Daily Bread for 4.15.21

Good morning.

Thursday in Whitewater will be partly sunny with a high of 54.  Sunrise is 6:11 AM and sunset 7:38 PM, for 13h 26m 59s of daytime.  The moon is a waxing crescent with 9.9% of its visible disk illuminated.

On this day in 2019, the cathedral of Notre-Dame de Paris in France is seriously damaged by a large fire.

Recommended for reading in full — 

 Bill Glauber reports Wisconsin Treasurer Sarah Godlewski joins Democratic race for Ron Johnson’s U.S. Senate seat in 2022:

Taking the fight straight to Republican Ron Johnson, state Treasurer Sarah Godlewski announced Wednesday that she’s running for U.S. Senate.

Godlewski joined an increasingly crowded field of Democratic hopefuls eager to challenge Johnson, who has not yet announced if he’ll seek a third term in the U.S. Senate next year.

In a video to launch her campaign, Godlewski sought to set up a contrast with Johnson and said: “We’re … how do I put it nicely? Different.”

“Ron Johnson has spent his time covering up for Donald Trump, denying climate change and catering to the super-wealthy,” she said.

Godlewski fiercely criticized Johnson’s comments on the Jan. 6 attack on the U.S. Capitol, in which he said, “This really didn’t seem like an armed insurrection to me.”

Godlewski declared: “I don’t think you show respect by beating and killing police officers.”

Julian E. Barnes, David E. Sanger and Lara Jakes report Biden Administration to Impose Tough Sanctions on Russia
(‘Administration officials were determined to draft a response that would impose real costs on Moscow, as many previous rounds of sanctions have been shrugged off’):

“It will not simply be sanctions,” Jake Sullivan, the president’s national security adviser, said in February. He has frequently said it will include “a mix of tools seen and unseen,” though there have been disagreements in the administration about how many of the steps to make public.

Restrictions on sovereign debt affect a nation’s ability to raise dollar-denominated bonds, with lenders fearful of being cut off from American financial markets. The United States has used similar techniques against Iran, among others.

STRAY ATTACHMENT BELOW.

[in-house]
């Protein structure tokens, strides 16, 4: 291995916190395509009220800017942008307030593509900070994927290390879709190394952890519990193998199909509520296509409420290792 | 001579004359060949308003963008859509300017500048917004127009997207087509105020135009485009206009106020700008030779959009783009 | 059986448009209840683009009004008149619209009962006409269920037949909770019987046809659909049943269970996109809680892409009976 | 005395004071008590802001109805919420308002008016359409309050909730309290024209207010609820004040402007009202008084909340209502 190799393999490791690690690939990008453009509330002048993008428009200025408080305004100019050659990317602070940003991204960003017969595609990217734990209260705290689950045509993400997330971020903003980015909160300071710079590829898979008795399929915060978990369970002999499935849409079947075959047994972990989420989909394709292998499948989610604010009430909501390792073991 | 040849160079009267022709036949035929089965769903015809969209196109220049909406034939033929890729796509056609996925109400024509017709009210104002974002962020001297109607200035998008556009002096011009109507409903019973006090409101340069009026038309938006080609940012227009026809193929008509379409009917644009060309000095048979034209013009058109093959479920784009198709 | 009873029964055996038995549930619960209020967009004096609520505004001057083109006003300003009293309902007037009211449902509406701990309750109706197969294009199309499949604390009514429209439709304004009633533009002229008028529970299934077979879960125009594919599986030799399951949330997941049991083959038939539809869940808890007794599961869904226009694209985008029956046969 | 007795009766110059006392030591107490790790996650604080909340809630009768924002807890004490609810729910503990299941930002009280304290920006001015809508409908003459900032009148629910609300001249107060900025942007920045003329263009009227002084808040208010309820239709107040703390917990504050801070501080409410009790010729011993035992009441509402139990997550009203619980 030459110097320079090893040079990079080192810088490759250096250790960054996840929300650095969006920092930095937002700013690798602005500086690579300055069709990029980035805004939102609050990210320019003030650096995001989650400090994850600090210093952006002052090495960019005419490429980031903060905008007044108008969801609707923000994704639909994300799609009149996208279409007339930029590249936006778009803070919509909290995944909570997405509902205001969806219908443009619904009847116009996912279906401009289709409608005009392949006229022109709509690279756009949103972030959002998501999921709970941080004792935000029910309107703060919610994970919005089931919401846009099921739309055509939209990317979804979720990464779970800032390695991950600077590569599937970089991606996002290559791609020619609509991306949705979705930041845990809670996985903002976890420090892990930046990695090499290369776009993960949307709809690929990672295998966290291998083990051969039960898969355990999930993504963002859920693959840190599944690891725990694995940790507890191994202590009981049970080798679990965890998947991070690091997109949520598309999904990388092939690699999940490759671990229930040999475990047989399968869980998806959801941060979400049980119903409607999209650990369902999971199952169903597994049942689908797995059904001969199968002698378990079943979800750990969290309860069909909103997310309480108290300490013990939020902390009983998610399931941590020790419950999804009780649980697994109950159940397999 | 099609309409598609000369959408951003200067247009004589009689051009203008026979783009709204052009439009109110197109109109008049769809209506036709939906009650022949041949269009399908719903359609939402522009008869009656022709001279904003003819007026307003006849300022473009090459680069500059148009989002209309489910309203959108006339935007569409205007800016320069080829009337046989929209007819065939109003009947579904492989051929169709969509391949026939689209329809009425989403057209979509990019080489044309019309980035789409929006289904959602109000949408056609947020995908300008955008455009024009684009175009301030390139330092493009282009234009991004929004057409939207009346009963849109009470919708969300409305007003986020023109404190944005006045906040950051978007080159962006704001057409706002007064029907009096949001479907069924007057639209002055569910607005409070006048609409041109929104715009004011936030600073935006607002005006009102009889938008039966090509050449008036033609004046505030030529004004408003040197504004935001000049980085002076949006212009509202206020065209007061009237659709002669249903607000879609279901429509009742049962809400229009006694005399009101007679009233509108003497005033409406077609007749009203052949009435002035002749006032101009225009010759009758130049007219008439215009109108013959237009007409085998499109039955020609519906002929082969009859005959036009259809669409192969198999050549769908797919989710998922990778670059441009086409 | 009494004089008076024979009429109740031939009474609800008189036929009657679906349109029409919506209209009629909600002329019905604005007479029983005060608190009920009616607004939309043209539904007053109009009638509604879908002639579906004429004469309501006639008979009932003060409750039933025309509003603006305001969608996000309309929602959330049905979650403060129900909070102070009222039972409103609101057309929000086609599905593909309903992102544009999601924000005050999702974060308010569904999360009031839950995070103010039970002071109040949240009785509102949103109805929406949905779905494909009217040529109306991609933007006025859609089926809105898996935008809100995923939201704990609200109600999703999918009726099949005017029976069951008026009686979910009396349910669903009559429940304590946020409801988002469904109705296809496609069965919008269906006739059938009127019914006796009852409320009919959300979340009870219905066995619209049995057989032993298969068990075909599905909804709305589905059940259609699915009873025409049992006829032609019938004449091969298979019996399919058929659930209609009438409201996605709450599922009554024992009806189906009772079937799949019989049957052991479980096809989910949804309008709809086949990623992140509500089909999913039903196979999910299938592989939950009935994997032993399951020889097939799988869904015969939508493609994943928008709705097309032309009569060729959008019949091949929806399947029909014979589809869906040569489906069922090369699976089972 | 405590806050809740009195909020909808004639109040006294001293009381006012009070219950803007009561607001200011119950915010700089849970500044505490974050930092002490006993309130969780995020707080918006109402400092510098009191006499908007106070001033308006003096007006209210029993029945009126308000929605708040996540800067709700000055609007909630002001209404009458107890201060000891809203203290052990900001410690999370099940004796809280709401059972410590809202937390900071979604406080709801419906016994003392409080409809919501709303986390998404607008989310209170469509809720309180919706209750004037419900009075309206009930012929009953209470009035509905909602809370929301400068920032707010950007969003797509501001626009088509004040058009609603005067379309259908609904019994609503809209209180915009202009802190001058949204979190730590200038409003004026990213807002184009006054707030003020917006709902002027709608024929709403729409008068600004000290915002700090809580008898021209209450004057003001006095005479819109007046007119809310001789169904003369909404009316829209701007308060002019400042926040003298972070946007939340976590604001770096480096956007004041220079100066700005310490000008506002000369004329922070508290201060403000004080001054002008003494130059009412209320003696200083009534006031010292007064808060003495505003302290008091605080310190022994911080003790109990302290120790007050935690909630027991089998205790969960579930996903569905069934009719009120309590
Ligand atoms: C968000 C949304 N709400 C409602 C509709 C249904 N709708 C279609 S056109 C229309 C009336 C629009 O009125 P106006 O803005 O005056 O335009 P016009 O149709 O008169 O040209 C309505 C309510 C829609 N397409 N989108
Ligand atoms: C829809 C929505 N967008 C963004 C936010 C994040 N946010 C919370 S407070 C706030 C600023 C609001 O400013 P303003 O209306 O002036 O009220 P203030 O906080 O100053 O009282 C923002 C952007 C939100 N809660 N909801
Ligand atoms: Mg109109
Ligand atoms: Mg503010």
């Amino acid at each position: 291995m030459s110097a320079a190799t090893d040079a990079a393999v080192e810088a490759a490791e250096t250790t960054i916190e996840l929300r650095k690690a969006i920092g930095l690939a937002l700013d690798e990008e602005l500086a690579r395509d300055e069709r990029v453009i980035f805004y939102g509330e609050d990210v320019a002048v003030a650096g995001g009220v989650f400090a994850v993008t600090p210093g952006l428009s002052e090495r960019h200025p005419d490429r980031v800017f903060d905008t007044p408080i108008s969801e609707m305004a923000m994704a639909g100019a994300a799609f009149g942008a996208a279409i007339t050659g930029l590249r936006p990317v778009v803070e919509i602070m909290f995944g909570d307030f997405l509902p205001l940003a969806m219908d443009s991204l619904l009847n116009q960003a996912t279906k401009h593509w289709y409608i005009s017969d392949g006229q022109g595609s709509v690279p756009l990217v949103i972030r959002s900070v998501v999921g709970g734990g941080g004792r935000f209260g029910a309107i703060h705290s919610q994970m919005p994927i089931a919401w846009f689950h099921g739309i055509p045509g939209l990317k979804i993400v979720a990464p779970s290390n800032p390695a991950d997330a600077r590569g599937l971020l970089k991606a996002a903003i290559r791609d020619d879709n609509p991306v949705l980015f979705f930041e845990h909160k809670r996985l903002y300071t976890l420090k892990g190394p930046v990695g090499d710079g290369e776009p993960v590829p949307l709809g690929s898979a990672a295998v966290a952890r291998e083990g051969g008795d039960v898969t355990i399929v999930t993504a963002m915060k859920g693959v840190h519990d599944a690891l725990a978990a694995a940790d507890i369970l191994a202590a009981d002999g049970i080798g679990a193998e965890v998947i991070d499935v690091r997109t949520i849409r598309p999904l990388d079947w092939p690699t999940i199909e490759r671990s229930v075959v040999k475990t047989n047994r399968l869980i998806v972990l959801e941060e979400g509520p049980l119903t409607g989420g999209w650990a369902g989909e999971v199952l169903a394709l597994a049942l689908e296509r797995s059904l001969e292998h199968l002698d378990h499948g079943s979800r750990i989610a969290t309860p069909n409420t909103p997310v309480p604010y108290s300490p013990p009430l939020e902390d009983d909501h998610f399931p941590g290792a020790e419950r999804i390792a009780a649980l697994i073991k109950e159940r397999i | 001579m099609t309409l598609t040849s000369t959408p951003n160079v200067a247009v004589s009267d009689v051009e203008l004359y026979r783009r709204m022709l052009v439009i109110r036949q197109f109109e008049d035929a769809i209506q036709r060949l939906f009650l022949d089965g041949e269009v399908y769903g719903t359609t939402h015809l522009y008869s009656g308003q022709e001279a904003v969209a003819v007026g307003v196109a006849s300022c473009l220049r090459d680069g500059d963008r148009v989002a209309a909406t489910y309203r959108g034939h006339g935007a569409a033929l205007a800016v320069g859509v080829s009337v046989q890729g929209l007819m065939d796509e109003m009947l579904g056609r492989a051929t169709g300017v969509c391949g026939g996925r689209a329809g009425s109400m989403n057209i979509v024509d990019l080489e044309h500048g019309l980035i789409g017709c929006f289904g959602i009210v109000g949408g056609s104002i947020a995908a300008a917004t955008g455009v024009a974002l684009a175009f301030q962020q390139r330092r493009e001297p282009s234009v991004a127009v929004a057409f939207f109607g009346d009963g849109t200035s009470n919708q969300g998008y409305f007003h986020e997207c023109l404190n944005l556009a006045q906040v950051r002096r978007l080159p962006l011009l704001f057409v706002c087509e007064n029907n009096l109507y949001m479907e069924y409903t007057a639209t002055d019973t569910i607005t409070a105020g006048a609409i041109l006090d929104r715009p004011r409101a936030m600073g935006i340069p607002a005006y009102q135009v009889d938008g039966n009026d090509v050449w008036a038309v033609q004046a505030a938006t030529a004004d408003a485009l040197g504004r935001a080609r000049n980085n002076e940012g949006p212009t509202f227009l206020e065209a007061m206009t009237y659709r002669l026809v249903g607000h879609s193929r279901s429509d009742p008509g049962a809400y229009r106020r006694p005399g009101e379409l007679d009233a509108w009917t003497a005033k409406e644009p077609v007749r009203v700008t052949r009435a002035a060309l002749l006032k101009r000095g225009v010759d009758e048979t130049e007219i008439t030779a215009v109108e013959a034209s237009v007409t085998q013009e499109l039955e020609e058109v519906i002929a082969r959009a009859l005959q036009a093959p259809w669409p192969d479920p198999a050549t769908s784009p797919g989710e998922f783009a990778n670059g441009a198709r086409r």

Russian bond prices have fluctuated in recent weeks in anticipation of possible sanctions. Russia has relatively little debt, making it potentially less vulnerable to the tactic. And rising oil prices will benefit the country’s economy.

Nevertheless, any broad sanctions on Russia’s financial sector would amount to a significant escalation in the costs that the United States has been willing to impose on Moscow. And part of the administration’s concern has been whether Russian entities could retaliate by exploiting “back doors” implanted in American systems.

Elaine Godfrey writes The Rural Pandemic Isn’t Ending:

It’s possible—even probable—public-health experts told me, that months from now, some rural areas will still have very low vaccination rates, providing isolated havens for the coronavirus. That outcome could be calamitous. First, as long as unvaccinated individuals live together in a community, frequenting the same shops, offices, and classrooms, the virus can find hosts through which to spread. Second, and even worse, a virus left unchecked will evolve—that’s what viruses do best—and could become more infectious, more lethal, and more resistant to existing vaccines. Which means that, ultimately, a new, super-charged coronavirus variant could create the conditions for another epidemic, the experts told me. This is why “we need people vaccinated now, not four months from now,” says Alan Morgan, the CEO of the nonprofit National Rural Health Association.

See also Red states on U.S. electoral map lagging on vaccinations.

 Michelangelo’s David: Inside the high-tech project to create a perfect 3D ‘twin’:

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